(Image credit: H.R. Grant / SaurianDandy)
I suddenly became obsessed with cybernetics (exactly) 2 weeks ago when I learned what the word actually means, closely followed by this tweet bring my attention to the following line from the beginning of Kenneth Boulding’s classic (1956) paper General Systems Theory: “The developments of a mathematics of quality and structure is already on the way, even though it is not as far advanced as the “classical” mathematics of quantity and number.” Which sounds like category theory to me. (I think it’s extremely unlikely Boulding had category theory in mind – Eilenberg and Mac Lane’s General Theory of Natural Equivalences was published in 1945; for comparison the first textbook on graph theory was published in 1936.)
“Cybernetics” is a very slippery term to pin down, and can mean whatever the writer wants it to mean, something it has in common with its superior officer, General Systems Theory. But for this purpose I’m going to pick a definition: cybernetics is the control theory of complex systems. It was characterised by being extremely interdisciplinary, and in the West ventured a lot into pseudo-scientific discussions of consciousness. My understanding is that historically it aimed far too high, missed its goals spectacularly, and has been living an unfashionable death ever since. (In the time since, the word cyber has been repurposed for a lot of unrelated things, so I’m conflicted between thinking recovering the name is a lost cause, and wanting to recover such an inherently cool name.)
With this definition, plus the reasonable handwave of seeing compositionality of open systems as being about complex systems, which is to say a complex of open systems linked together. To some extent all of applied monoidal categories is about this (including categorical quantum mechanics, which is about open quantum-mechanical systems), with decorated cospans as the sledgehammer in the toolbox of “categorical systems theory”.
With this, there is certainly existing work in applied category theory that could reasonably be called “categorical cybernetics”. The most obvious is Categories In Control. The series of work by Bonchi, Sobocinski and Zanasi on linear relations (for example this and this), also have quite a control-theoretic flavour.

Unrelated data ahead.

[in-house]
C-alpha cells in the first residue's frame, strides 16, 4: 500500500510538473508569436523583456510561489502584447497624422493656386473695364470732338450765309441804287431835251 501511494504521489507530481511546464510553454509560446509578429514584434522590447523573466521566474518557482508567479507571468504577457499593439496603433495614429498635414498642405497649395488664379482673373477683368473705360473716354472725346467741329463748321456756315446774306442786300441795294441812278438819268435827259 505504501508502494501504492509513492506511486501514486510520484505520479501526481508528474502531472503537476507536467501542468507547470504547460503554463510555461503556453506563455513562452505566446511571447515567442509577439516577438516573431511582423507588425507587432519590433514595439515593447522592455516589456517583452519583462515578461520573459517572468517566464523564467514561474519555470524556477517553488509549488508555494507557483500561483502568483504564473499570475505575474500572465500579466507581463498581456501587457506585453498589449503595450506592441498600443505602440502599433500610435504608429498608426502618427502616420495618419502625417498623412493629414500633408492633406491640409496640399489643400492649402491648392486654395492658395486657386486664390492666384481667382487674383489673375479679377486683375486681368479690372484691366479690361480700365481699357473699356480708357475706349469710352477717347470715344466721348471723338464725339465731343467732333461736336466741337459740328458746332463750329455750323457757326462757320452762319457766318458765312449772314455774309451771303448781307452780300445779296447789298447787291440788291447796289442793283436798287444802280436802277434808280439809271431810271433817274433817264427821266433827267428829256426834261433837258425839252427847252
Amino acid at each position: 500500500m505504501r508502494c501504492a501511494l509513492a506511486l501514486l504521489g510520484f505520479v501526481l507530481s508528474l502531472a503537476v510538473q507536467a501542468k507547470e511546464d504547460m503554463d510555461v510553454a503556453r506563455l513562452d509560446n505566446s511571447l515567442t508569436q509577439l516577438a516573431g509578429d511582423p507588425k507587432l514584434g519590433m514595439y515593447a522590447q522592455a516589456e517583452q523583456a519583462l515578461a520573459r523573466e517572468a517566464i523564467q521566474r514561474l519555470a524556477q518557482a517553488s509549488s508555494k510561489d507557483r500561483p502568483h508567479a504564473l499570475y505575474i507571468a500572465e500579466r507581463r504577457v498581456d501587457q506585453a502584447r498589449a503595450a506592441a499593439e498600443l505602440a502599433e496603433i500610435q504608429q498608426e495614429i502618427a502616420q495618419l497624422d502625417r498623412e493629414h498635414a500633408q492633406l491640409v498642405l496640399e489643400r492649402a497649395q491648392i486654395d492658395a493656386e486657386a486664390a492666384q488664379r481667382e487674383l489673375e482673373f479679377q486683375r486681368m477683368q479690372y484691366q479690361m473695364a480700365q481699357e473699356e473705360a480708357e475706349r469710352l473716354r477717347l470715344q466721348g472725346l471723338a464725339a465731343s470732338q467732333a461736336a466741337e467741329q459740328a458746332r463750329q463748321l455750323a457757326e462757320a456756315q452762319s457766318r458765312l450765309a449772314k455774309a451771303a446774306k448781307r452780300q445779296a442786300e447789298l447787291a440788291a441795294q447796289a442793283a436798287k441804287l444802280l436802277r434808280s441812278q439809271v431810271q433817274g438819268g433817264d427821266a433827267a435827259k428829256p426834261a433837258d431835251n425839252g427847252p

Then there are things where open systems do optimisation. My own compositional game theory is probably the biggest example of this done with categories.
Compositional game theory belongs to an emerging common pattern of things that look a bit like lenses if you squint a bit. Also here can be found backpropagation (also this) the Kalman filter, and reinforcement learning (I have unpublished notes on reinforcement learning with open games, and I’ll come back to it). There are plenty of other things that look a bit like lenses if you squint a bit, but these are the cybernetic ones.
I just remembered that I promised a manifesto, not a literature review. Here is my manifesto: Categorical cybernetics (or CyberCat, to go with DisCoCat) should be identified as a subfield of applied category theory, and a rich source of applications for categorical methods. That’s all I’ve got. (It’s possible I’m not a natural at manifesto-writing.)
6 thoughts on “Categorical cybernetics: A manifesto”
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[…] Categorical cybernetics: A manifesto […]
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@comandingo wrote on Twitter:
> “Joseph Goguen did work together with Francisco Varela and referenced the book “The Tree of Knowledge” in his “Categorical Manifesto”. Varela contributed to the development of the cybernetic epistemology called “radical constructivism”. (which is also part of this story IMHO)”
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Reblogged this on dkLlama Writes and commented:
[…] first proposed CyberCat, both as a field and as a term, in this 2019 blog post (for which this one is partly an update). There I fixed a definition that I still like: cybernetics […]
[…] Jules Hedges coined the term some years ago (2019), after he had been working on compositional game theory for serveral years already. He moved to Glasgow the following year, and at the same time I moved there to start my PhD. In fact, Bruno had been doing categorical machine learning at MSP since the year before! […]